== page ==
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Foxes in the Chicken Coop

by Diana Scott

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The Board of Directors for the Presidio Trust is weighted with real estate interests, including chairman Toby Rosenblatt, former president of San Francisco's Planning Commission from the late '1970s through the '1980s, a period of intense downtown development. (The Bay Guardian quipped that Rosenblatt never met a skyscraper proposal he didn't like.)

The Board consists of six private sector board members appointed by President Clinton and one designee of the Department of Interior (the parent agency of the National Park Service). They are only loosely accountable to Congress. The Board selected as Executive Director James Meadows, a veteran of a previous military base conversion. They are served by a staff of roughly 300, not including consultants.

GAP founder and board chairman, Donald G. Fisher, who has pioneered privatization of San Francisco's public schools and partners his own real estate firm, heads the Trust's real estate committee.

Rosenblatt, president of a San Francisco financial and investment firm and vice president of Founders Investments, Ltd. in Salt Lake City, has, since 1991, chaired the Board of the Golden Gate National Park Association, a nonprofit organization that provides funds and volunteer support to Golden Gate National Recreation Area, and which critics say strategically helped finance the NPS's General Management Plan. The GGNPA is currently raising the entire budget for the restoration of Crissy Field, a landfilled area of the Presidio.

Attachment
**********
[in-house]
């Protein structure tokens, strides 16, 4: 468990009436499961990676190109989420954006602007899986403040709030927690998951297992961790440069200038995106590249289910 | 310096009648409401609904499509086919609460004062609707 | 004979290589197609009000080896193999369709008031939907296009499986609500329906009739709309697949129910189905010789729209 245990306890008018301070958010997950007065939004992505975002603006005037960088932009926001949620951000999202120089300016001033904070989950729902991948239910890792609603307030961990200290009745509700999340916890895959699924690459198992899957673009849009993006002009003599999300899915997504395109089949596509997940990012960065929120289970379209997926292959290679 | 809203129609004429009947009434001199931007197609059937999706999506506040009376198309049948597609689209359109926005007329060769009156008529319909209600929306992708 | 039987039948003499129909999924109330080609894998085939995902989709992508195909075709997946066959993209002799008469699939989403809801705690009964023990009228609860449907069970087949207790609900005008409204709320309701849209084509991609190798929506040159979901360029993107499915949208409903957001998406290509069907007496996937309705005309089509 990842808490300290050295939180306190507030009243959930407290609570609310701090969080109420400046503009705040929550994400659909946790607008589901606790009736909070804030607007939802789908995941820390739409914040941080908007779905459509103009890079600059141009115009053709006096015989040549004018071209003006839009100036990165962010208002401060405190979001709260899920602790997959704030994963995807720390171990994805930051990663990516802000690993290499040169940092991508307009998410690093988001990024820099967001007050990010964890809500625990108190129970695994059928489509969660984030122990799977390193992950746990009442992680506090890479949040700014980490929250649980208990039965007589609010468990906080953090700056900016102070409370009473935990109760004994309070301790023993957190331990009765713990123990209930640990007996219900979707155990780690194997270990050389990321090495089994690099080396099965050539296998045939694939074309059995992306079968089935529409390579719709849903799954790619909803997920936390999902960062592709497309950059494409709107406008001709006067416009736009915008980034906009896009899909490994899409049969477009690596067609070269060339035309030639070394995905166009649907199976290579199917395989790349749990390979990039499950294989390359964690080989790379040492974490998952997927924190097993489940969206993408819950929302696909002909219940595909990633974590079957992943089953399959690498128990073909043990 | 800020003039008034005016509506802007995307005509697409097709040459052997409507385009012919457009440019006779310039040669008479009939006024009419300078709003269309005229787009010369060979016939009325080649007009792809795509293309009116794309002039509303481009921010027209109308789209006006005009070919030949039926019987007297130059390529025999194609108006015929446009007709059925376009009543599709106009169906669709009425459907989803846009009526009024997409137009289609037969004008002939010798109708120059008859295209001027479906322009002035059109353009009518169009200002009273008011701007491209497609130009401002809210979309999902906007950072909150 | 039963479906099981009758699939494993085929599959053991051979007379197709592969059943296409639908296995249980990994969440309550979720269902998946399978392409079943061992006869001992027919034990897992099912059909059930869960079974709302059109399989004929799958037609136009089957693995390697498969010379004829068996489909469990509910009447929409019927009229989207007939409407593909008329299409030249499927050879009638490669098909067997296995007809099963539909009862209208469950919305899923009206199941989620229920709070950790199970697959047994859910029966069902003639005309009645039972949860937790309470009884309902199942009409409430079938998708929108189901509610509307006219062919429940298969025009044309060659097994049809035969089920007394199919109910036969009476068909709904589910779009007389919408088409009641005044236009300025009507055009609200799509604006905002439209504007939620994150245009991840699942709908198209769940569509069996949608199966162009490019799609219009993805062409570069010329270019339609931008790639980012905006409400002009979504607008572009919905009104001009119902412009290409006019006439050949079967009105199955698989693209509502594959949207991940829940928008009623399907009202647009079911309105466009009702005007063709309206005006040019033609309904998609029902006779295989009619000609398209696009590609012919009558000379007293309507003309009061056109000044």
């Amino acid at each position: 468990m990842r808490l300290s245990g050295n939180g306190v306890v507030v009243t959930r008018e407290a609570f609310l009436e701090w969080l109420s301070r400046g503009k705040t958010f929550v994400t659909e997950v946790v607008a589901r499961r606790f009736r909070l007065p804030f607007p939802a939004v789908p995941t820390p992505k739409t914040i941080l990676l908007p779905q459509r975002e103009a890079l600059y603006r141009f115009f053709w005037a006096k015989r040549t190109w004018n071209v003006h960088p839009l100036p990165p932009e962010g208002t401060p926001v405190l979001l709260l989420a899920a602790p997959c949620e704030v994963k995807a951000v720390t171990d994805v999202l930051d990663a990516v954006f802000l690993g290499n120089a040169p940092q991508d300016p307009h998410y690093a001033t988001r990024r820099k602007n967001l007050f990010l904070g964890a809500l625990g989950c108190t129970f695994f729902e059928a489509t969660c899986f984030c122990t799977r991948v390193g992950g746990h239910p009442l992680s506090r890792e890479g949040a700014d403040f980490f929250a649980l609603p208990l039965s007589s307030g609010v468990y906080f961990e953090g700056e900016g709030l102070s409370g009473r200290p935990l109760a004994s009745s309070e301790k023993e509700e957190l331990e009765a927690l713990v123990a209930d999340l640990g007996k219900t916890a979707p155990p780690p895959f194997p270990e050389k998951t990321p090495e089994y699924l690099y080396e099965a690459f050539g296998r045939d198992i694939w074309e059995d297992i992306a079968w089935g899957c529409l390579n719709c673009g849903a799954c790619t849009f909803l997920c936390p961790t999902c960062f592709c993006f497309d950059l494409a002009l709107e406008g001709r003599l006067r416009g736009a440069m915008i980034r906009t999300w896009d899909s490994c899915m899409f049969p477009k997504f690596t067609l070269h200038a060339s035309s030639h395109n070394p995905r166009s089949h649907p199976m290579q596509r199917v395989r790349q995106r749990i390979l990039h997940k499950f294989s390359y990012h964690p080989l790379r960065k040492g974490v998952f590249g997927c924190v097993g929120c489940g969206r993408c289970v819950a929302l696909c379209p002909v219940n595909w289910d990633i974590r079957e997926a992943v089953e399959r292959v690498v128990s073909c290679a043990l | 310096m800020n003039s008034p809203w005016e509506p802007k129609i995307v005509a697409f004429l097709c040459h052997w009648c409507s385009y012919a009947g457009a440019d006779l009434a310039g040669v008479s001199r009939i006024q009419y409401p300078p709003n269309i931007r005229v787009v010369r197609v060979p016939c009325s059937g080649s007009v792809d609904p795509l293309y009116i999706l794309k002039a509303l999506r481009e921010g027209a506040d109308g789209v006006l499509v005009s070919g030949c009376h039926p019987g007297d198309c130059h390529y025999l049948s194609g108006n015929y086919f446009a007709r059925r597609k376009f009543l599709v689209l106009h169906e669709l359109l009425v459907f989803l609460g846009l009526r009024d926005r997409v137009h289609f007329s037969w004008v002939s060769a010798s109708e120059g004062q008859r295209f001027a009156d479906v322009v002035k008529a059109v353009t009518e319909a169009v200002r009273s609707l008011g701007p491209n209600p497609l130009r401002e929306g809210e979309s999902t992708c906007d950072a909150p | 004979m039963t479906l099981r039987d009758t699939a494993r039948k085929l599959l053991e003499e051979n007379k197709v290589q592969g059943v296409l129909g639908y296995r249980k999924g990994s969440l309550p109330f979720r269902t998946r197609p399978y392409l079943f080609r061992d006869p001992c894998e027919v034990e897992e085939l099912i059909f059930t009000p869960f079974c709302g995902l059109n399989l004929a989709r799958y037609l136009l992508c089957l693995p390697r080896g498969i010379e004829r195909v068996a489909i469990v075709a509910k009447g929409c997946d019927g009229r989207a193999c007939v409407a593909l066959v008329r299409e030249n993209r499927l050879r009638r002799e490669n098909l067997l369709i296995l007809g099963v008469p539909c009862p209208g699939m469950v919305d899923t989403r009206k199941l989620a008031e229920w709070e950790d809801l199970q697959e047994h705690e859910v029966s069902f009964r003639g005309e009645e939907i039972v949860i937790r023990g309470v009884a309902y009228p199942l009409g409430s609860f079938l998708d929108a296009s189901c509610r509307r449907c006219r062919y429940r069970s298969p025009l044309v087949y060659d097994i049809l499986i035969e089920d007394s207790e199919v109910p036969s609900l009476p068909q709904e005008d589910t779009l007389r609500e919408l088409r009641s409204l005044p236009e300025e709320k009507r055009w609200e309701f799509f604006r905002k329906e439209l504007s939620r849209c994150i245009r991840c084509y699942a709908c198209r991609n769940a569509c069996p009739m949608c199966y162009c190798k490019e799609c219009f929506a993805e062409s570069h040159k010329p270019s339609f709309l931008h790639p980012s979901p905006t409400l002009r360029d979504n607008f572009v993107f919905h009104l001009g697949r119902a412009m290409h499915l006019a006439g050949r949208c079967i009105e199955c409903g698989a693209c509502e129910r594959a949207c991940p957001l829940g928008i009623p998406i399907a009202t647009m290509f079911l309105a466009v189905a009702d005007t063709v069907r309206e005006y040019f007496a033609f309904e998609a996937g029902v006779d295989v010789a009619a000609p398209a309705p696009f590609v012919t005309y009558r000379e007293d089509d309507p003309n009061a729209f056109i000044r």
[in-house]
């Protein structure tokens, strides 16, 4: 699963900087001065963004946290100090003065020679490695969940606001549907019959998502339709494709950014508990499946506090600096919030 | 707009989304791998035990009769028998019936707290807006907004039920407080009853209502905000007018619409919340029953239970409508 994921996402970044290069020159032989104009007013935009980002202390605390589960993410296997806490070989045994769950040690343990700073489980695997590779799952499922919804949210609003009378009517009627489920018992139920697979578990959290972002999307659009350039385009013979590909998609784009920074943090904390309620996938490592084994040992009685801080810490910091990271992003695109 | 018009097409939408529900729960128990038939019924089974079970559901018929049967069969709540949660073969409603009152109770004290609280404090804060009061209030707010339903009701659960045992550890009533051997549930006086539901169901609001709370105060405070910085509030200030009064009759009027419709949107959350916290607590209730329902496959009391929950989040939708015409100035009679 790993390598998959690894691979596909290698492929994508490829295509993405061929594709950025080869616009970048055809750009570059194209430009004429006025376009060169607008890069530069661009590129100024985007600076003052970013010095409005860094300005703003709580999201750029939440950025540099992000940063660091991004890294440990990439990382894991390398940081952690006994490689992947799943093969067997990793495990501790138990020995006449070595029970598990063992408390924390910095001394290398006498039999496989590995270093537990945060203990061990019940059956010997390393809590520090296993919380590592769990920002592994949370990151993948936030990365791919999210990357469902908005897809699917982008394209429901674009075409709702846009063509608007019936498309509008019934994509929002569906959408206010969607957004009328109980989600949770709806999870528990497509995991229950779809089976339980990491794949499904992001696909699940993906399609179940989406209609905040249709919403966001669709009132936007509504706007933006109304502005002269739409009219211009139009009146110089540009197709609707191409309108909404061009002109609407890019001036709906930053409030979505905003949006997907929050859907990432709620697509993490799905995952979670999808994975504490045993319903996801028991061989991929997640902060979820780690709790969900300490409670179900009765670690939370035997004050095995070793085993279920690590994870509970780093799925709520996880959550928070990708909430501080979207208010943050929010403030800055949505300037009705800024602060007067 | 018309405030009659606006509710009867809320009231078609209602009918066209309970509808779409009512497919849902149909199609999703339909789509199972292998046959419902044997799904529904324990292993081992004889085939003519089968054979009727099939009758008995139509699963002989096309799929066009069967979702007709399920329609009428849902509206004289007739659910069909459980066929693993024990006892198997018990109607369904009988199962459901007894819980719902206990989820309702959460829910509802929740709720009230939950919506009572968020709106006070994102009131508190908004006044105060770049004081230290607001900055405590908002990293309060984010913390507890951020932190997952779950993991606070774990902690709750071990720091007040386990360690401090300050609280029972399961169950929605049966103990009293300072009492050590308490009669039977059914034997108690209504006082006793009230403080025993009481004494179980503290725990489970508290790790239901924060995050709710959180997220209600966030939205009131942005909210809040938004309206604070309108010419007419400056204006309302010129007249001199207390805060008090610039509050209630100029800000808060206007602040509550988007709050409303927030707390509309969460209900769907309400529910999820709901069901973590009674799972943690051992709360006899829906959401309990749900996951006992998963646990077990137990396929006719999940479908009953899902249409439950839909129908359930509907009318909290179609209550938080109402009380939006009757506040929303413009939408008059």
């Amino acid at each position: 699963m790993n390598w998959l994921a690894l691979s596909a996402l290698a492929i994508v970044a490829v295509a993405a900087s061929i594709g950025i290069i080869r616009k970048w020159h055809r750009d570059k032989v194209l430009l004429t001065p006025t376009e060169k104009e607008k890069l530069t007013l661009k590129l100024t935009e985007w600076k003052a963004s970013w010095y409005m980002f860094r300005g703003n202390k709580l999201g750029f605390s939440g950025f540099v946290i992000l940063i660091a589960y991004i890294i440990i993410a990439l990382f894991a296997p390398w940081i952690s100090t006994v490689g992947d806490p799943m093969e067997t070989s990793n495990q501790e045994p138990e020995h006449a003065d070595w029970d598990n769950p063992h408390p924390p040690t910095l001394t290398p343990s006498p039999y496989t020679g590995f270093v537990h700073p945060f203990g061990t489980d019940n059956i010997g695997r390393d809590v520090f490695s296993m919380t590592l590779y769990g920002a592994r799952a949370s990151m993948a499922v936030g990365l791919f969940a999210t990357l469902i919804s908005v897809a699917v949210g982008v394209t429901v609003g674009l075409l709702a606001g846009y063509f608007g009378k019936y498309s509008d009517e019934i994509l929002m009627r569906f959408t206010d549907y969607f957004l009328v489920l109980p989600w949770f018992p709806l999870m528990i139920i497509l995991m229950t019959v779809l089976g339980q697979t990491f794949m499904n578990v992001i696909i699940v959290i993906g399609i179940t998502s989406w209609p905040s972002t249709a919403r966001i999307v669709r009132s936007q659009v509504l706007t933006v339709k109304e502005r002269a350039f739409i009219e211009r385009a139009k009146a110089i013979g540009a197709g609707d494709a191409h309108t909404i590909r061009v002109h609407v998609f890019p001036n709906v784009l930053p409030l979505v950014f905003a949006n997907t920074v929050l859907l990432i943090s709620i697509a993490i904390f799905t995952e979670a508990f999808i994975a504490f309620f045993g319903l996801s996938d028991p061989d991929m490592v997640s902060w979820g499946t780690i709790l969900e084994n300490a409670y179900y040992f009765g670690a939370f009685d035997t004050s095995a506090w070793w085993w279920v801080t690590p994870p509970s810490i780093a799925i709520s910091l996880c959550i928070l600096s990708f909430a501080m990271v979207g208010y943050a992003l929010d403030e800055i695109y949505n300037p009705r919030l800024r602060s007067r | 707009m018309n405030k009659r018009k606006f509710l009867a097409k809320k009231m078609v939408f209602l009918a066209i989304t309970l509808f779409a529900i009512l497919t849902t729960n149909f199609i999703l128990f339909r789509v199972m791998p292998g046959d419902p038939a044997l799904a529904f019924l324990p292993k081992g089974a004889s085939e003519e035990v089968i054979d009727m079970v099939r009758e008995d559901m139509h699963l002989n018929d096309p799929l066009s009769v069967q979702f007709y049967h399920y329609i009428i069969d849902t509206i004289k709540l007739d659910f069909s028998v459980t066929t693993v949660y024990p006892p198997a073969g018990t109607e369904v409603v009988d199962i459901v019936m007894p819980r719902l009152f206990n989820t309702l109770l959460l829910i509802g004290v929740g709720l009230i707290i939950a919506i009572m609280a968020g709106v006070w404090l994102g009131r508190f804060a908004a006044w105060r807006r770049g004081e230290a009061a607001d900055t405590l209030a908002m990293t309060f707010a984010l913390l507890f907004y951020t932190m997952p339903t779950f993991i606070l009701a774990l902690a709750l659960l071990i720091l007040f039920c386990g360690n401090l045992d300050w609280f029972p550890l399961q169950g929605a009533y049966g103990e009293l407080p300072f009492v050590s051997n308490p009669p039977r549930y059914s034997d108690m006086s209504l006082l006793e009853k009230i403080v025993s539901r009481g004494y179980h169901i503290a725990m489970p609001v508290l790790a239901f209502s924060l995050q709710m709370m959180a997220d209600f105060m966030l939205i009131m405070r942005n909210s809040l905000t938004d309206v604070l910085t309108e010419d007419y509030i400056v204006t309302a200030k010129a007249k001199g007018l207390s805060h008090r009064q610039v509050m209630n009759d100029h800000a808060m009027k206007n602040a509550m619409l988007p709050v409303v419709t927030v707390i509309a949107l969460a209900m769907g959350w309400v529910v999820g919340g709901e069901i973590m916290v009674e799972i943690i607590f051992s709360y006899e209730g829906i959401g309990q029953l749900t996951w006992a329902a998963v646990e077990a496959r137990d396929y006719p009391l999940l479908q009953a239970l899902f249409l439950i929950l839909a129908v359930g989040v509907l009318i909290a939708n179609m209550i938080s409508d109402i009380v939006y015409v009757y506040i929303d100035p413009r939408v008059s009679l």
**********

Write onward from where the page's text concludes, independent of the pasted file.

The four other local directors include Mary G. Murphy, attorney at a high-powered Bay Area commercial real estate law firm; William K. Reilly, a city resident who formerly headed EPA; Edward Blakely, former Berkeley planning department chair and Dean of Urban and Regional Planning at the University of Southern California; and Amy Meyer, a former member of the S.F. Recreation and Park Commission and Vice-Chair of the GGNRA Advisory Commission, the official conduit for public input to the Trust. Critics say her dual membership constrains, rather than enhances the broader public interest. Yet ironically, San Francisco mayor Wille Brown was excluded from the Trust, because, according to Meyer. "You can't serve two masters," she said.

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Albion Monitor December 28, 1999 (

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